Phonics & Reading


Phonics curriculum

At Loughton Manor we use a Phonics scheme called Monster Phonics. It's used as the main tool to enable our children to learn to read and write. Monster Phonics has been validated by the Department for Education (DfE). 

To discover more about how the scheme works, please follow this link to the Monster Phonics Parent Letter.

It’s important that we take an approach that is rigorous, systematic, used with fidelity (any resources used match the Grapheme Phoneme Correspondence (GPC) progression of the approach), and achieves strong results for all pupils.

Validation status indicates that a programme has been self-assessed by its publisher and judged by a panel with relevant expertise and that both consider it to meet all of the DfE criteria for an effective systematic synthetic phonics programme.

A complete systematic synthetic phonics (SSP) programme is one that provides:

  • all that is essential to teach SSP to children in reception and key stage 1 years of mainstream primary schools

  • sufficient support for children in reception and key stage 1 to become fluent readers

  • a structured route for most children to meet or exceed the expected standard in the year one phonics screening check

  • all national curriculum expectations for word reading through decoding by the end of key stage 1


I’m Becky, and this is Bertie – and we love coming into school to hear the children read!


Bertie is a Cavapoo – a cross between a Cavalier King Charles and a Poodle – and he was born in 2020. He is very soft, very friendly and rather small; and he loves being with children, and listening to them read.


We come into school every week, and listen to some of the children reading books to us. The children have all sorts of different reading abilities: some of them only come for a few weeks, and some of them are with us for longer – but we always notice big changes in them over their time coming to see us.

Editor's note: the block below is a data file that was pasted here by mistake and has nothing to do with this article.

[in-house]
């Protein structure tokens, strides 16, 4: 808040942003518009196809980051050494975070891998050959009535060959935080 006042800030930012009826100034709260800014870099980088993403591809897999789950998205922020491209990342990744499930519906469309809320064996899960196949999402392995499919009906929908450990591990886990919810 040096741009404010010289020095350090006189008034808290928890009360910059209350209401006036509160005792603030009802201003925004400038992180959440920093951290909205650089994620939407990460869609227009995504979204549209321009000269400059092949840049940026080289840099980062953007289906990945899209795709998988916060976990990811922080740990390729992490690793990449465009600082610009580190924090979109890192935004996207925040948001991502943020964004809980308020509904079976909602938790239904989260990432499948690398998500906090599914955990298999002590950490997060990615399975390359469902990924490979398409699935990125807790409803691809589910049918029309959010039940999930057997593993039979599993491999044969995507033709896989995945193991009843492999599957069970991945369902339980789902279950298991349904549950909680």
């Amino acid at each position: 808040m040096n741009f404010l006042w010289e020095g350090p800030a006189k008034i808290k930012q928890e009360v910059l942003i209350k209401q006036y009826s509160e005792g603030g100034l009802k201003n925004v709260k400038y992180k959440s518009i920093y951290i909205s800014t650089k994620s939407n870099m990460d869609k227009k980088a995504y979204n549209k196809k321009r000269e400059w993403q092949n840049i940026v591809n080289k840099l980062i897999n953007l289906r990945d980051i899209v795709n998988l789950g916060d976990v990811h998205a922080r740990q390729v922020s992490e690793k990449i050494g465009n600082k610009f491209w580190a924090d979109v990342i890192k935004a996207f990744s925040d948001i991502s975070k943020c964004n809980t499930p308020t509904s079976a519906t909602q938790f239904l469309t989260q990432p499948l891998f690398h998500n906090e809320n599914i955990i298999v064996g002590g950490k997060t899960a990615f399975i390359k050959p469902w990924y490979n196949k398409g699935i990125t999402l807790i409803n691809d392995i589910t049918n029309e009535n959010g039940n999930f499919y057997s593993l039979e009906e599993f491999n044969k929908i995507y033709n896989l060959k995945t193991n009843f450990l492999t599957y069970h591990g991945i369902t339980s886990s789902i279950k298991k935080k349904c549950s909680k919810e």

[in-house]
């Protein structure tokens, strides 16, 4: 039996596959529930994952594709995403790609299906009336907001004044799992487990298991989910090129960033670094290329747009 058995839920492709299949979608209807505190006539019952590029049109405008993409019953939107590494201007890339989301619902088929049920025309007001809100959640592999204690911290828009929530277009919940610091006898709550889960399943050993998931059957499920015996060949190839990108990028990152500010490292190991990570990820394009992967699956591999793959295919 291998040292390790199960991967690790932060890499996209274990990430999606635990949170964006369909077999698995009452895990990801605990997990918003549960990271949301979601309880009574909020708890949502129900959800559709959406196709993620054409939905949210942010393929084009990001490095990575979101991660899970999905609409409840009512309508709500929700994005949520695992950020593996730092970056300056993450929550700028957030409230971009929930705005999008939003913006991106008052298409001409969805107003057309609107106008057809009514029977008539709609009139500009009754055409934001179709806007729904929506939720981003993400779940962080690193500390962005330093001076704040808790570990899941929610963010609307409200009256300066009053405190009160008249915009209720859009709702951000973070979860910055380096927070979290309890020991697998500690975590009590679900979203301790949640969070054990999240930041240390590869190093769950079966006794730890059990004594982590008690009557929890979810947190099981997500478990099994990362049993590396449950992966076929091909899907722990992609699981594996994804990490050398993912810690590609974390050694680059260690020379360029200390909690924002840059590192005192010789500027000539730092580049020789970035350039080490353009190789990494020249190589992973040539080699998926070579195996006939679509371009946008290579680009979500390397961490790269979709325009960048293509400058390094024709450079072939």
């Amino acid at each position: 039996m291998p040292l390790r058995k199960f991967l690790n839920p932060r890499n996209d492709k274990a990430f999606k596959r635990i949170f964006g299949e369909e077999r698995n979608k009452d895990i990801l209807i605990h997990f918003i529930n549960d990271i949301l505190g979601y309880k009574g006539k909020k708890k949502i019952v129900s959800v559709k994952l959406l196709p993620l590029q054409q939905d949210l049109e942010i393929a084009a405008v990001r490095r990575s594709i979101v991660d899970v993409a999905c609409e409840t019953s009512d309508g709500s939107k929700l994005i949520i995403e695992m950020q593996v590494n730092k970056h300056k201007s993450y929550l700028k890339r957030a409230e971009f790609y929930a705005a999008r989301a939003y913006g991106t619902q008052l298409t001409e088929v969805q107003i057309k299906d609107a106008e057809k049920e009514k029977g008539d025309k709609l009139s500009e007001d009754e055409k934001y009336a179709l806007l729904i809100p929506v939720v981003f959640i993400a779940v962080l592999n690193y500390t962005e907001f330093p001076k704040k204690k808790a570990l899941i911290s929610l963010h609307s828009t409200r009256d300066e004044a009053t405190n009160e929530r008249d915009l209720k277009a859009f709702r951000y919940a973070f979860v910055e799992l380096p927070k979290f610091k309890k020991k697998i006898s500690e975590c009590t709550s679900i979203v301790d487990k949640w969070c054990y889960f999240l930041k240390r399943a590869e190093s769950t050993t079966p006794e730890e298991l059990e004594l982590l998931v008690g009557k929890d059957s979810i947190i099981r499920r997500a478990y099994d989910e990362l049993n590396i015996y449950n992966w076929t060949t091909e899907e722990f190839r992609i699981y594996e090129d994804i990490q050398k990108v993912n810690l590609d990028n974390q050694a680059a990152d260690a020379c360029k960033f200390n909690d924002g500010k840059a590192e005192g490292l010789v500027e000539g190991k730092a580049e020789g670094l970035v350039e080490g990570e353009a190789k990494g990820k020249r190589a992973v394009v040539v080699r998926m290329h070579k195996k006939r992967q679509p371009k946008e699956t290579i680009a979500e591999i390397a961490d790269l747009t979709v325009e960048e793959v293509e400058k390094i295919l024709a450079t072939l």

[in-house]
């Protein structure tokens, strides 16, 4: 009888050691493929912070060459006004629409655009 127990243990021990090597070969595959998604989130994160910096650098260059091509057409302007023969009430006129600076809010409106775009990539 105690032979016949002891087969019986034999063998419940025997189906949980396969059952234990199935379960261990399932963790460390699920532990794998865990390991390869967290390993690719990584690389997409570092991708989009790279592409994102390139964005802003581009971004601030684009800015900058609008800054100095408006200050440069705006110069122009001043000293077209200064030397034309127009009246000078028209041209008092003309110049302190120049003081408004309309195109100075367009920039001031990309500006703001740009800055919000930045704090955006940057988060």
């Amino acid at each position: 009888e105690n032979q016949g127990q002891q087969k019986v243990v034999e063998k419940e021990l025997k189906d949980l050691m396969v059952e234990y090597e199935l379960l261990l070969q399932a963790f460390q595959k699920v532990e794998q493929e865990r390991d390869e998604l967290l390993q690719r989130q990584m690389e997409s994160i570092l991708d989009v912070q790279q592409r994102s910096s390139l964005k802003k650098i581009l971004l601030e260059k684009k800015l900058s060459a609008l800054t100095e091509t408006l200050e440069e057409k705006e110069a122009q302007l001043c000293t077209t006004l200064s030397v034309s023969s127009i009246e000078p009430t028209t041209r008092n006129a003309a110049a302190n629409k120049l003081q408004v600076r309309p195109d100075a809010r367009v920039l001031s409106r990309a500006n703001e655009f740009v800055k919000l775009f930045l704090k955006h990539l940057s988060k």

How did we come to do it?


It’s all done through a special charity, Canine Concern. They connect dog owners with a variety of organisations in the community who love to welcome doggy visitors, because it benefits those communities so much – whether they are schools, care homes, hospitals, or a whole range of other places where a dog can bring lots of joy, calm and support.


My two not-so-little boys used to go to Loughton Manor, and when they left in 2021 I missed being part of this fabulous school’s community very much. So when I saw a request for a Canine Concern dog to visit school and listen to some reading every week, I couldn’t wait to volunteer!


We applied via the charity, and met our local Canine Concern rep, Penny. She talked to us about what’s involved, and most importantly, she had to be sure that the job would suit Bertie well, and not cause him any anxiety - as well as making sure that we would both be being suitable for the school. Luckily, she was happy to recommend us and we started our visits in September 2021.


What happens?


Some of the children lack confidence in their reading, and to begin with they’re happiest to show us the pictures and talk about them – but very soon they build up to reading some words to us, and that grows each time we visit. Every child we’ve met has advanced to reading us a full story in one session, by the time they finish coming to see us!


Some of them are a little bit hesitant about Bertie when they meet him, but they gradually grow more comfortable in his company - letting him sit next to them while they read, and giving him a pat here and there. Bertie is very calm and adapts his behaviour to each child. He learns very quickly which ones love to fuss him, and who prefers to sit quietly, and he remembers that each week.


All of the children love giving Bertie one of his tasty treats at the end of each book – and that’s one of his favourite bits too!


We don’t just sit and listen to books, either. We were delighted to join the whole of Year 2 on their first school trip after a long lockdown: a walk to Central Library! Bertie absolutely loved being out and about on the lead with all the children, and I was very proud to accompany him on his mission to help them discover some new books. 


Loughton Manor is such a nurturing environment, and children are supported in their learning and development in so many different ways, all day long. We are very proud and privileged to be part of that beautiful tapestry of their education, and their precious time at this wonderful infant school.

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